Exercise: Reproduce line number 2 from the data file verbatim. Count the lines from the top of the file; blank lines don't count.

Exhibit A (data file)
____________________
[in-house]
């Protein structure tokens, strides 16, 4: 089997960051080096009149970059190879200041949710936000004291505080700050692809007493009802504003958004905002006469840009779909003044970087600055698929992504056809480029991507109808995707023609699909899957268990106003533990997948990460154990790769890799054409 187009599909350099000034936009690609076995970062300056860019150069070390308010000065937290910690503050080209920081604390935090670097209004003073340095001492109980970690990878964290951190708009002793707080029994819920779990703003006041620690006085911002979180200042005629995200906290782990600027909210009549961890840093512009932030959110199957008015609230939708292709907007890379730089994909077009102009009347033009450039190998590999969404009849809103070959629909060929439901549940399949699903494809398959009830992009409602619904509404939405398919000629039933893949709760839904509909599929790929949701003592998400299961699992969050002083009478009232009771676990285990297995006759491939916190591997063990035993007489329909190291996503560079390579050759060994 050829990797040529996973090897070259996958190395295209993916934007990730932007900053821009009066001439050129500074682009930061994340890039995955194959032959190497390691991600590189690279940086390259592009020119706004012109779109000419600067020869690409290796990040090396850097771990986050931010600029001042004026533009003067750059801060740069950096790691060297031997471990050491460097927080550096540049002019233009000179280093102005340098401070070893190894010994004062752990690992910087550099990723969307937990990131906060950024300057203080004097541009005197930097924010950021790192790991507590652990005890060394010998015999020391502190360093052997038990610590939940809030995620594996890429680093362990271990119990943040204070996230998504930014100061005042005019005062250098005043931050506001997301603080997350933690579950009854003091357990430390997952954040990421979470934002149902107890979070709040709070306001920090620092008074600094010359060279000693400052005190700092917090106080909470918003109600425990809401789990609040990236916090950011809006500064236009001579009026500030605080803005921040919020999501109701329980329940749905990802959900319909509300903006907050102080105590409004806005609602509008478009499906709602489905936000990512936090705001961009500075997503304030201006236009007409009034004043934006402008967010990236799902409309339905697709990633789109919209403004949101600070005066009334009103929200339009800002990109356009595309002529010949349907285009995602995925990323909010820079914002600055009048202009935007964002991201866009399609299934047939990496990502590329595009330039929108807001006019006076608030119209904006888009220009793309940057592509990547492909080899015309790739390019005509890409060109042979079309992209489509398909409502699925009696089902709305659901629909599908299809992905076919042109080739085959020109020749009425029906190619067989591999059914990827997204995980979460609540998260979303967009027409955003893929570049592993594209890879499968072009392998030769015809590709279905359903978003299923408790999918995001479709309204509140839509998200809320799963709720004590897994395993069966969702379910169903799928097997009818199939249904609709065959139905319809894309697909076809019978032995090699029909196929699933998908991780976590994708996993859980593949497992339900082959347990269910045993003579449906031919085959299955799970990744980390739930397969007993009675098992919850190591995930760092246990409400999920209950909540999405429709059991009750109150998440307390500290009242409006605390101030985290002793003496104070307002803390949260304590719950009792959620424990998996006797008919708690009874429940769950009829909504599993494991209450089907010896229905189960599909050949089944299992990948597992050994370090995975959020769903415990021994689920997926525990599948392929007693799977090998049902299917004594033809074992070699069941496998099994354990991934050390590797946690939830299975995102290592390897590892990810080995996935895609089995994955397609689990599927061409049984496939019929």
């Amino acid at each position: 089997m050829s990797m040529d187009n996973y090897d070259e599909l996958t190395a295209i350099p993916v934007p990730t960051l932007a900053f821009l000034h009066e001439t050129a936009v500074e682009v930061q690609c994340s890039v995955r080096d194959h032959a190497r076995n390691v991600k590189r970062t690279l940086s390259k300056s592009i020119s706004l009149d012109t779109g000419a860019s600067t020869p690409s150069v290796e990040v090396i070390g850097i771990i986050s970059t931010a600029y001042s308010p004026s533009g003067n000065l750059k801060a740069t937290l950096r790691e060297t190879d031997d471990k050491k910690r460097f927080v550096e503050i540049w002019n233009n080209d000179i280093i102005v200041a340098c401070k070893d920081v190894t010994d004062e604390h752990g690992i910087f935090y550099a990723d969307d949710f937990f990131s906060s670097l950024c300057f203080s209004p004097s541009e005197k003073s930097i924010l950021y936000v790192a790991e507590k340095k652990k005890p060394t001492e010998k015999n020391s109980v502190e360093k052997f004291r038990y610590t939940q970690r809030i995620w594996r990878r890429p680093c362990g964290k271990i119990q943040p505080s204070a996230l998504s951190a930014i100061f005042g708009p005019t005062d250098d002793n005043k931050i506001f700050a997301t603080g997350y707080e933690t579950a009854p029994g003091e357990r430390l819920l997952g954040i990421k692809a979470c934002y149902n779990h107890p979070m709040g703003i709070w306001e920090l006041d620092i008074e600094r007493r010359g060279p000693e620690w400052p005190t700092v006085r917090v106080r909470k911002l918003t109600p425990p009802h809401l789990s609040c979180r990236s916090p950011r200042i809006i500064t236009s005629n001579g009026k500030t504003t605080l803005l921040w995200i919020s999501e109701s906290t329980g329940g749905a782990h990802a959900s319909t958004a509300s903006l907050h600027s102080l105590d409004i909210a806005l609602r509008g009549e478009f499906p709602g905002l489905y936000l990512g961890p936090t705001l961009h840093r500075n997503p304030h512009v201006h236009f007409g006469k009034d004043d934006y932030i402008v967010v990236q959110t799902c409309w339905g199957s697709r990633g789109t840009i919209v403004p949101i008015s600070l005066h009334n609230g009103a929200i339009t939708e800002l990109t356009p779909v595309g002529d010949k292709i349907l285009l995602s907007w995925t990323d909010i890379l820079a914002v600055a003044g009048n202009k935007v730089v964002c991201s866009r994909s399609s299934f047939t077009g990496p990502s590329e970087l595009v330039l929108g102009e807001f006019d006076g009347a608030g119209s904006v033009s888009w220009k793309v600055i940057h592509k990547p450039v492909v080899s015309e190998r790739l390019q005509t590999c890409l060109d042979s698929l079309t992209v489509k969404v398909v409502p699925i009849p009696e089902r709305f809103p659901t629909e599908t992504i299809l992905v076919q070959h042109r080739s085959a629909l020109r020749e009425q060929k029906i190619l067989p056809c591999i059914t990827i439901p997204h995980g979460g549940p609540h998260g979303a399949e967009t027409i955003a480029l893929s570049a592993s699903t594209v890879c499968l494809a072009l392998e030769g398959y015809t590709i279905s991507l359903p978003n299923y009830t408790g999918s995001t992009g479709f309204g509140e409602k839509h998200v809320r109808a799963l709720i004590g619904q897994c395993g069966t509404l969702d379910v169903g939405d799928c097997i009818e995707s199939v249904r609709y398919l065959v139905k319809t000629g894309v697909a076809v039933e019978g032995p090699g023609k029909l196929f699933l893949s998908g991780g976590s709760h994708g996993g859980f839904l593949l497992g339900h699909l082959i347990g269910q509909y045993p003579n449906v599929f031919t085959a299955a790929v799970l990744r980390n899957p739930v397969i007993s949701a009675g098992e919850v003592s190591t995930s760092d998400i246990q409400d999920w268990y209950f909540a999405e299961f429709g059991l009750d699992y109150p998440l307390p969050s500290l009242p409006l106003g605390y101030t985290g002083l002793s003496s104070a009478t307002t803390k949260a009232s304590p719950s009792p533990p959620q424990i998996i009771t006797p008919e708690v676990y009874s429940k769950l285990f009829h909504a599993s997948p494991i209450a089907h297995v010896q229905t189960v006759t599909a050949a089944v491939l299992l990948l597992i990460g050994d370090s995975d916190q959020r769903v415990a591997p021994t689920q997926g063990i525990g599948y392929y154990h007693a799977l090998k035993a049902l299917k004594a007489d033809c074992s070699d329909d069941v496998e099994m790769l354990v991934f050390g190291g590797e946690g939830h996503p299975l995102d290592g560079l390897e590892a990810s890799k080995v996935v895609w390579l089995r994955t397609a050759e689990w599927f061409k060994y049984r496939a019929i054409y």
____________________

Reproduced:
């Protein structure tokens, strides 16, 4: 089997960051080096009149970059190879200041949710936000004291505080700050692809007493009802504003958004905002006469840009779909003044970087600055698929992504056809480029991507109808995707023609699909899957268990106003533990997948990460154990790769890799054409 187009599909350099000034936009690609076995970062300056860019150069070390308010000065937290910690503050080209920081604390935090670097209004003073340095001492109980970690990878964290951190708009002793707080029994819920779990703003006041620690006085911002979180200042005629995200906290782990600027909210009549961890840093512009932030959110199957008015609230939708292709907007890379730089994909077009102009009347033009450039190998590999969404009849809103070959629909060929439901549940399949699903494809398959009830992009409602619904509404939405398919000629039933893949709760839904509909599929790929949701003592998400299961699992969050002083009478009232009771676990285990297995006759491939916190591997063990035993007489329909190291996503560079390579050759060994 050829990797040529996973090897070259996958190395295209993916934007990730932007900053821009009066001439050129500074682009930061994340890039995955194959032959190497390691991600590189690279940086390259592009020119706004012109779109000419600067020869690409290796990040090396850097771990986050931010600029001042004026533009003067750059801060740069950096790691060297031997471990050491460097927080550096540049002019233009000179280093102005340098401070070893190894010994004062752990690992910087550099990723969307937990990131906060950024300057203080004097541009005197930097924010950021790192790991507590652990005890060394010998015999020391502190360093052997038990610590939940809030995620594996890429680093362990271990119990943040204070996230998504930014100061005042005019005062250098005043931050506001997301603080997350933690579950009854003091357990430390997952954040990421979470934002149902107890979070709040709070306001920090620092008074600094010359060279000693400052005190700092917090106080909470918003109600425990809401789990609040990236916090950011809006500064236009001579009026500030605080803005921040919020999501109701329980329940749905990802959900319909509300903006907050102080105590409004806005609602509008478009499906709602489905936000990512936090705001961009500075997503304030201006236009007409009034004043934006402008967010990236799902409309339905697709990633789109919209403004949101600070005066009334009103929200339009800002990109356009595309002529010949349907285009995602995925990323909010820079914002600055009048202009935007964002991201866009399609299934047939990496990502590329595009330039929108807001006019006076608030119209904006888009220009793309940057592509990547492909080899015309790739390019005509890409060109042979079309992209489509398909409502699925009696089902709305659901629909599908299809992905076919042109080739085959020109020749009425029906190619067989591999059914990827997204995980979460609540998260979303967009027409955003893929570049592993594209890879499968072009392998030769015809590709279905359903978003299923408790999918995001479709309204509140839509998200809320799963709720004590897994395993069966969702379910169903799928097997009818199939249904609709065959139905319809894309697909076809019978032995090699029909196929699933998908991780976590994708996993859980593949497992339900082959347990269910045993003579449906031919085959299955799970990744980390739930397969007993009675098992919850190591995930760092246990409400999920209950909540999405429709059991009750109150998440307390500290009242409006605390101030985290002793003496104070307002803390949260304590719950009792959620424990998996006797008919708690009874429940769950009829909504599993494991209450089907010896229905189960599909050949089944299992990948597992050994370090995975959020769903415990021994689920997926525990599948392929007693799977090998049902299917004594033809074992070699069941496998099994354990991934050390590797946690939830299975995102290592390897590892990810080995996935895609089995994955397609689990599927061409049984496939019929």